Repairing a DRO scale using a Harbor Freight Digital Caliper


By R.G. Sparber

February 4, 2007

Copyleft protects this article.

Here we have a great collection of spare parts. I buy these digital calipers at Harbor Freight. One of them has the inside jaws cut off and it is now my height gage. One has both jaws cut off and is my Z axis scale for my Shumatech DRO. I even use one as a caliper. It replaced a digital caliper I bought for $150 about 15 years ago. The rest of my uses involve taking the slider apart and using the enclosed circuit board to repair scales used by my DRO. Lets just say that I forgot to wear my wrist strap and I live in Phoenix, AZ where the humidity is very low. Even if your outer case looks a little different, more often than not, the circuit boards are identical. How else can they make money selling these calipers for under $17?

So if you want to take one of these calipers apart, the first step is to wear a wrist strap. If you do not own one, they can be bought at Radio Shack for not a lot of money.

Once you are wearing your wrist strap and have it connected to some grounded object, work can safely begin. Remove the caliper's battery. Turn the caliper over and pull off the sticker. Then take a sharp object and clear any bits of adhesive away from the screw heads shown here. Remove the 4 screws from the back plus the bolt from the bracket that holds the thumb wheel.



Here you see the 4 screws and 1 bolt removed.

You can now lift off the metal shell. Under it you will see the two strips of phosphorus bronze. Note that each strip has a unique hole pattern to prevent it from going on the wrong side.


Inside the plastic shell you just removed is the circuit board. Note the 4 tiny screws. Time to take them out and put them in a safe place.

With the screws out, you can lift out the circuit board. Do it carefully as the buttons are just molded strips of conductive plastic that can easily fall off.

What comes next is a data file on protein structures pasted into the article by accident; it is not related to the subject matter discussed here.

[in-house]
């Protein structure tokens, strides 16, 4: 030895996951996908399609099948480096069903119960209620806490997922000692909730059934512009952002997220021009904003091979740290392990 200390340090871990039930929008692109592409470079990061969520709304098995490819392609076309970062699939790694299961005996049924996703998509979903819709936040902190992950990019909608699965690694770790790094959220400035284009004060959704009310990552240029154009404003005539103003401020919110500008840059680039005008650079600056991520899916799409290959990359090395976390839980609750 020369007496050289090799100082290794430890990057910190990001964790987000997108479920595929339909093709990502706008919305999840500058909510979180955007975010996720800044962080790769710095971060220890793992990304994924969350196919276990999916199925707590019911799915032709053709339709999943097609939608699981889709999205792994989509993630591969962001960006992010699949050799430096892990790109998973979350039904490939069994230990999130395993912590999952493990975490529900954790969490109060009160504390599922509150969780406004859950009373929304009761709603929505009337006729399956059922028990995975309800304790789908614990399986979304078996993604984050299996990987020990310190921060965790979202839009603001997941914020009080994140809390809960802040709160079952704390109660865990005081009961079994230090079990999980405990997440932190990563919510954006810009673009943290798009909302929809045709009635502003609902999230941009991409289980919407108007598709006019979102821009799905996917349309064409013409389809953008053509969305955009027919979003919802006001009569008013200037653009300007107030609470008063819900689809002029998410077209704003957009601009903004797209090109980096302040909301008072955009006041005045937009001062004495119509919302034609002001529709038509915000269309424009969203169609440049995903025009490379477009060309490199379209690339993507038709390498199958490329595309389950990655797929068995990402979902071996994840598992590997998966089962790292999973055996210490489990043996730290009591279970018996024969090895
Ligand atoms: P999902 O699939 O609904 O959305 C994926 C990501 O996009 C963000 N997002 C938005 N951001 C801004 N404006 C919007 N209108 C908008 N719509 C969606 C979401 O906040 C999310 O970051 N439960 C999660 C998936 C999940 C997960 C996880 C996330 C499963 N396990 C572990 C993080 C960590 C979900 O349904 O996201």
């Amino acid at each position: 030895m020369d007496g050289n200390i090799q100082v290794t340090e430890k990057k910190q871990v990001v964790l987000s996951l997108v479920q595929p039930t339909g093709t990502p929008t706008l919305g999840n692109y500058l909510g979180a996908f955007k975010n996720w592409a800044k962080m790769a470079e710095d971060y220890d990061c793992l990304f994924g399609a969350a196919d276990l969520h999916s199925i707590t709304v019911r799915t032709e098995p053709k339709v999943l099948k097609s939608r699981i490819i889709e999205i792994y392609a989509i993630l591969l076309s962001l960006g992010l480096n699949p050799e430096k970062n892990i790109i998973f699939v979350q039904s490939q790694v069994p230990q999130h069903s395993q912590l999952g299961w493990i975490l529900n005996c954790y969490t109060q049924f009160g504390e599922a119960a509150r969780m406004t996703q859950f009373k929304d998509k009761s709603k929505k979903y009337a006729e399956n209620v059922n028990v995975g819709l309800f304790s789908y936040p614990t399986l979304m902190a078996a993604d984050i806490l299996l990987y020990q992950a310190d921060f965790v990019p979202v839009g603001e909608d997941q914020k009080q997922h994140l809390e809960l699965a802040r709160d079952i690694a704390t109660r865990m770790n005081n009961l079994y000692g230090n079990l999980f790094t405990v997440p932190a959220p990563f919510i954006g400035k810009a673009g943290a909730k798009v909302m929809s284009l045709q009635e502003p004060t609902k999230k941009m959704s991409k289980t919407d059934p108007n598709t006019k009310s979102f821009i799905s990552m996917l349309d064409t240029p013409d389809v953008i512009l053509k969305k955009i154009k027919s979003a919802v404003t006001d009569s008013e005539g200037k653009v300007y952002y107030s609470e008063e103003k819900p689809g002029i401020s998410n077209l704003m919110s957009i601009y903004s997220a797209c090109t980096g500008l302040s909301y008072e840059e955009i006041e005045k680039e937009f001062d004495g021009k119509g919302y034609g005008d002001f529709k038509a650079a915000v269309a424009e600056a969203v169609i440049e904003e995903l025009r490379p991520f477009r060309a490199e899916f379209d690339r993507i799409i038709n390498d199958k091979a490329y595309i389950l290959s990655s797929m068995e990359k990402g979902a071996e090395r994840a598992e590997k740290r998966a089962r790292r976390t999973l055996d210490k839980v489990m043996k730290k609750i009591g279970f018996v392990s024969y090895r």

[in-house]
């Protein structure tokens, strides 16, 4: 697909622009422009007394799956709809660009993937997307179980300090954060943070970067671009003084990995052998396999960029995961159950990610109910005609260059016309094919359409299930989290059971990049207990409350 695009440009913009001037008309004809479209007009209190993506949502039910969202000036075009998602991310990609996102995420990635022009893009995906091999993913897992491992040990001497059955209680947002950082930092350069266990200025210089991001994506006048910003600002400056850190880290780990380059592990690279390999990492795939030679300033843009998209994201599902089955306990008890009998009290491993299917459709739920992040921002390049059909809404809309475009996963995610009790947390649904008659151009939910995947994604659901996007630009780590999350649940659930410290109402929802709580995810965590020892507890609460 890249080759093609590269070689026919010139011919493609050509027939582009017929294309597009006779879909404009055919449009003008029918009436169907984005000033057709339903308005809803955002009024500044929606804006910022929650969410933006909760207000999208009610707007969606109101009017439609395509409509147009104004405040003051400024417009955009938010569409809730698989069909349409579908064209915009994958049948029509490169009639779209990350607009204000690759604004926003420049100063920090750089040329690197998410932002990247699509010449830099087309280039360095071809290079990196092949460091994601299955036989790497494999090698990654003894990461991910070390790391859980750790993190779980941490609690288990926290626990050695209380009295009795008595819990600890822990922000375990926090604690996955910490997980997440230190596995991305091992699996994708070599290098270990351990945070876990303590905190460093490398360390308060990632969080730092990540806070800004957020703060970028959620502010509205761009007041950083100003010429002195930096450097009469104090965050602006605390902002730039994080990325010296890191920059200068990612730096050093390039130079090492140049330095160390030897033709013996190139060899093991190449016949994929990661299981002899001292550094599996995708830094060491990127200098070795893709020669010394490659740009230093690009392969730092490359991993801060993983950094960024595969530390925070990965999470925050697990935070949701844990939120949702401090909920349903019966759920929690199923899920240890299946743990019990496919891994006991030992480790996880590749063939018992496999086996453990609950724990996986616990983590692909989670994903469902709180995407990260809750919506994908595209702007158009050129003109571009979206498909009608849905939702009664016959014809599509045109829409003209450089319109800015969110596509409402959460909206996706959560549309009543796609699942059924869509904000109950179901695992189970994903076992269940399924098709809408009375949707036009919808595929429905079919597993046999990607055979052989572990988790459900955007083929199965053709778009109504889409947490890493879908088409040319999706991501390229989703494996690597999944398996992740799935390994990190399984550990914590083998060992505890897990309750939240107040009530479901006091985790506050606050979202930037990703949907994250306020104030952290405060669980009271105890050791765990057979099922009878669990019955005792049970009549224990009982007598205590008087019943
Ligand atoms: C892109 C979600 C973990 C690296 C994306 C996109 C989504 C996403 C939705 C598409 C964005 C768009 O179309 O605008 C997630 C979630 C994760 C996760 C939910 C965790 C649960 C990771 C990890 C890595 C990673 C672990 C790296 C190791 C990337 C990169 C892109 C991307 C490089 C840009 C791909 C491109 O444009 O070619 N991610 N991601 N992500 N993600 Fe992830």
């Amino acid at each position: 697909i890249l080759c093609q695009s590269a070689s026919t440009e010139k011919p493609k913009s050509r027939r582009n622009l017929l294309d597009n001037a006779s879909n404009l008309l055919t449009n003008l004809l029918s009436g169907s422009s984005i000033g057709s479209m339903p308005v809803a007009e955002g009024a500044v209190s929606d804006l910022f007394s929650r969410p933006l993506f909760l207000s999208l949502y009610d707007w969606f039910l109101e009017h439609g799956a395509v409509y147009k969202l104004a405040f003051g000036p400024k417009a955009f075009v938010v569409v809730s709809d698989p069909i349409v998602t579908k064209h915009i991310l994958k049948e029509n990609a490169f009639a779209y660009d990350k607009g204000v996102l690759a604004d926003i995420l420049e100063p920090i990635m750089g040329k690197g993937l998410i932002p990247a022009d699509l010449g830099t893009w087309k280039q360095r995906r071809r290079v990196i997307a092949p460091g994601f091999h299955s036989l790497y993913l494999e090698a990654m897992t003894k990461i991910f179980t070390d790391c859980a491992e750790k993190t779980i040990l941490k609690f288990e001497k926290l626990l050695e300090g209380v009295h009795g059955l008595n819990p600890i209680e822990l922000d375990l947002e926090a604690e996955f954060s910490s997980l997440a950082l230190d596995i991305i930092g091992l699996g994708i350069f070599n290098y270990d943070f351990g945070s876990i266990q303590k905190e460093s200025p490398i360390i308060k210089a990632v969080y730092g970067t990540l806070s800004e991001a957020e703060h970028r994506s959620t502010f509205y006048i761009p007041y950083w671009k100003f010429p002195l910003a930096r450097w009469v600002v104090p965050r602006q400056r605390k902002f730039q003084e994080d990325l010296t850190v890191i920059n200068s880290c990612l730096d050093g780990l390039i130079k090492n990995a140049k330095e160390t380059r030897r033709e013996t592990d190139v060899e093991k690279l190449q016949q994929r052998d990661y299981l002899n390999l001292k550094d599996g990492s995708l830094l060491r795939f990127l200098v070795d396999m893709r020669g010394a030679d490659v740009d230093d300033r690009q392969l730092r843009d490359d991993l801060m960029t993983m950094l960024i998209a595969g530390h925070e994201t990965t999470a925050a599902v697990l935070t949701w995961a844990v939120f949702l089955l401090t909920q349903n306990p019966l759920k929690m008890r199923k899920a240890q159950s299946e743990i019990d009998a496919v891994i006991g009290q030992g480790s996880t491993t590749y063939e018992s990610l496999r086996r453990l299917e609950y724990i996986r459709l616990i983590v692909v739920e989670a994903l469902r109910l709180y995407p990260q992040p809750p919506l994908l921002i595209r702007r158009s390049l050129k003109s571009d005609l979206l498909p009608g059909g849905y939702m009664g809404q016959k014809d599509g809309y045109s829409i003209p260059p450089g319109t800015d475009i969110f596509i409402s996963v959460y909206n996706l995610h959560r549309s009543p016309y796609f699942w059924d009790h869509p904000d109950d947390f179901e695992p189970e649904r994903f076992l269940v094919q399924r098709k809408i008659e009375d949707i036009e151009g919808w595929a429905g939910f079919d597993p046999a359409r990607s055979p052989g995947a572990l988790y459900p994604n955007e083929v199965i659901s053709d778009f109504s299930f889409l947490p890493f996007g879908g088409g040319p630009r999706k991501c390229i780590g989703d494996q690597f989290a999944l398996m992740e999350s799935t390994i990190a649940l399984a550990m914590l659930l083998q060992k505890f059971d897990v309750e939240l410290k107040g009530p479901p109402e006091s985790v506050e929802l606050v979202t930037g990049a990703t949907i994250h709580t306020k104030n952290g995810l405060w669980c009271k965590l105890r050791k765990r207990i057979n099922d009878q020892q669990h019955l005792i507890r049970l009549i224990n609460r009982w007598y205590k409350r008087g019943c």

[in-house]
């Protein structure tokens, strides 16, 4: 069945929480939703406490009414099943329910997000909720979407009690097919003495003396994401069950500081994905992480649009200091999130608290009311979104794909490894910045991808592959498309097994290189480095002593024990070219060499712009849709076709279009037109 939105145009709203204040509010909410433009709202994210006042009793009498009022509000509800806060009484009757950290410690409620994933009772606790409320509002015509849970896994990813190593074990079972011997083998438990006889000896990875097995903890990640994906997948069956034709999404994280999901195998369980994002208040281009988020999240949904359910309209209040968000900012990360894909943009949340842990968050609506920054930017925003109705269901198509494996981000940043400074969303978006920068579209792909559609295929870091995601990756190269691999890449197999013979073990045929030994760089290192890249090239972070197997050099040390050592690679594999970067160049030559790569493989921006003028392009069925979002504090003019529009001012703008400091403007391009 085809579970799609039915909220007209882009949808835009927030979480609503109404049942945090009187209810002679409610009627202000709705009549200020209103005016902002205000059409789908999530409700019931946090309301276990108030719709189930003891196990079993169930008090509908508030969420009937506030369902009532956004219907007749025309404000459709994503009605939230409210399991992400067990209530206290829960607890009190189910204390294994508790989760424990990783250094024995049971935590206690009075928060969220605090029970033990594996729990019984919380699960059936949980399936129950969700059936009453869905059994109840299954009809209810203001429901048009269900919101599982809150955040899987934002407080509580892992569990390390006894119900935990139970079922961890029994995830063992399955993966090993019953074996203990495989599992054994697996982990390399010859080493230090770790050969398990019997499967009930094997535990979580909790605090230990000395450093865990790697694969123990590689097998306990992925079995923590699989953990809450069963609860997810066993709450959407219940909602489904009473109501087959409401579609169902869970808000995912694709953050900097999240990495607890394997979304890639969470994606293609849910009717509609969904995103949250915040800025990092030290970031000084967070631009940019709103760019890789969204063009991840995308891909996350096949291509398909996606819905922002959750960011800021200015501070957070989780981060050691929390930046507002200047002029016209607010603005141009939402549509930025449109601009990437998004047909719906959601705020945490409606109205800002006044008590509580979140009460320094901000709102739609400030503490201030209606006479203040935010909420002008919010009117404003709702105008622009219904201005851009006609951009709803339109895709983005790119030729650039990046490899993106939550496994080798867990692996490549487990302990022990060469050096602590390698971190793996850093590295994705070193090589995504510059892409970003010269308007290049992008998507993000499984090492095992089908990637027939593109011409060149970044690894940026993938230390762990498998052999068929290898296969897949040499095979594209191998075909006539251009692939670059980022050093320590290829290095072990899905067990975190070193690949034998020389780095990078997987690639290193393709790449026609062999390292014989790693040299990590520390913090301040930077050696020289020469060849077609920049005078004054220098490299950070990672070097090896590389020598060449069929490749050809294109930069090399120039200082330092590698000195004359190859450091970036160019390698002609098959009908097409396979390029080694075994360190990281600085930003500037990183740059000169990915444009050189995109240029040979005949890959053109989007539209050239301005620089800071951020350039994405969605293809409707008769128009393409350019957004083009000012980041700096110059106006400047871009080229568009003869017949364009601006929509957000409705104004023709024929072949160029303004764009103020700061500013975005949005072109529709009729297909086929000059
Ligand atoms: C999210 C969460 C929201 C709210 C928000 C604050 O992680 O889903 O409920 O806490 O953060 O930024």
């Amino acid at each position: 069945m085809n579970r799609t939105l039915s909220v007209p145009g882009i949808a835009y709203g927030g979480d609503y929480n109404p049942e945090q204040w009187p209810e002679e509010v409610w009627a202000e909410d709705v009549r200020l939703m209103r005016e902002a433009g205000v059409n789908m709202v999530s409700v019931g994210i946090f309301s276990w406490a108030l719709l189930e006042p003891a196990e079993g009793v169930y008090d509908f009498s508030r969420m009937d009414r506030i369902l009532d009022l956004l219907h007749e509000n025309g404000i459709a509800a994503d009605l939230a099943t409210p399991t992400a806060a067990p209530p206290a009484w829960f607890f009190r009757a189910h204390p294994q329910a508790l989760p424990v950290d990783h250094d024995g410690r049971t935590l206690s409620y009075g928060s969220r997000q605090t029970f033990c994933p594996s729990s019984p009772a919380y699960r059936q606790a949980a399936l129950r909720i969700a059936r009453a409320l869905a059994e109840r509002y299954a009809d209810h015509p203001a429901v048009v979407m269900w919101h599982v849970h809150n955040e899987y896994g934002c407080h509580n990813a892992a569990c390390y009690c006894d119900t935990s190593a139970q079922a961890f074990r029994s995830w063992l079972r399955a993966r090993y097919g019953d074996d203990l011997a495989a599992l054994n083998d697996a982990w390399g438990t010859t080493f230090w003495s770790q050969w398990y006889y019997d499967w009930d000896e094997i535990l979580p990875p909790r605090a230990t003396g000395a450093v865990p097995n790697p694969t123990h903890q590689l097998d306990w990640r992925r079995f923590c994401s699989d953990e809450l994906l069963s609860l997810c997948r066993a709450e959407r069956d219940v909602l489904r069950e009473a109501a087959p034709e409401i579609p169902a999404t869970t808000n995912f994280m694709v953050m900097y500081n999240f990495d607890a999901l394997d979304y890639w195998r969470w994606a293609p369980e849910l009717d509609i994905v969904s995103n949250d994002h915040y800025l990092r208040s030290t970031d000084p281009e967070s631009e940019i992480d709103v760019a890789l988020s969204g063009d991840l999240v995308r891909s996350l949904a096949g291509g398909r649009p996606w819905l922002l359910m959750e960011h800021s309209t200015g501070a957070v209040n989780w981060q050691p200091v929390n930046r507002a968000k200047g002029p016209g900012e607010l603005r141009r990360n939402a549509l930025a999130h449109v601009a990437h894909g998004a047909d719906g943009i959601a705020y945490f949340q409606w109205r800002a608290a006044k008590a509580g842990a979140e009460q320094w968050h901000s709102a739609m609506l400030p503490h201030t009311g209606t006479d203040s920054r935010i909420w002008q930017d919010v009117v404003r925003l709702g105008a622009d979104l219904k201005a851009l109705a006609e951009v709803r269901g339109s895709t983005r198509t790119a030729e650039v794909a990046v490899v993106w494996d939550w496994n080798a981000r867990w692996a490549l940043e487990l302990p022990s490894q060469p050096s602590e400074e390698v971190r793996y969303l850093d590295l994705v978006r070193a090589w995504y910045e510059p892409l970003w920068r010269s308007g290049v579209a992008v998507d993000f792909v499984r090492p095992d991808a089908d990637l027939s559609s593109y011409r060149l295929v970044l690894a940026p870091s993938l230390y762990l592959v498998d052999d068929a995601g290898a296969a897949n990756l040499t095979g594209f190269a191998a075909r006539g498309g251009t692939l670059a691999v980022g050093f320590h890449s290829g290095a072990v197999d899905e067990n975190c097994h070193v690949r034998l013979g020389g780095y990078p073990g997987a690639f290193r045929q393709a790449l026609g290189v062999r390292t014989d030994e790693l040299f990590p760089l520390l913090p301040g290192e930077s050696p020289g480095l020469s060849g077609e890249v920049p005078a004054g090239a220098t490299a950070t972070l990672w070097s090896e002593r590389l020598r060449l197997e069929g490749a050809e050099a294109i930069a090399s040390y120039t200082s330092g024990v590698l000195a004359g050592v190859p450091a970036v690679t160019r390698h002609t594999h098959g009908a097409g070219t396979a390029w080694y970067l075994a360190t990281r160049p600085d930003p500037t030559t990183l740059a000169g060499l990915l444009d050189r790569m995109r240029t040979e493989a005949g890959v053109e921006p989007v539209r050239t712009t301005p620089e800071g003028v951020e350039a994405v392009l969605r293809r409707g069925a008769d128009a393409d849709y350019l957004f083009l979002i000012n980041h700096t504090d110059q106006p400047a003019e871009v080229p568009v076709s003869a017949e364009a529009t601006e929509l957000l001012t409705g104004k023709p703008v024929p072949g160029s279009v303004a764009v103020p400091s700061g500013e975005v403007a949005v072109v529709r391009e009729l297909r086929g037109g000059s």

If you plan to connect wires to the data port, now is a good time to tin the clock and data pads as shown here.

I have put the circuit board back into its plastic shell. It will be mounted on my Y axis scale, which has holes drilled and tapped into the back of the metal body. Note that the phosphor bronze strips are positioned over the holes of the circuit board.

Now flip the metal plate over onto the circuit board and carefully tighten down the 4 screws. If you like put the bracket with bolt back on the body too.

As you can see here, the scale does at least display a number. It does, in fact, work fine in its new home.

Here you see the low frequency and high frequency capacitors soldered into the battery compartment. The other option is to solder them onto the tiny fingers of the data port. You see these fingers just above the cylindrical capacitor. Note the solder blobs on the two center fingers. I did reinstall the thumb wheel bracket because it will be used as a cable relief point.

Here is my "old" Y-axis scale with its new circuit board installed. The power wires feed into the battery compartment and the clock and data leads go into the data port.

Comments and questions are welcome. All of us are smarting than any one of us.

Rick Sparber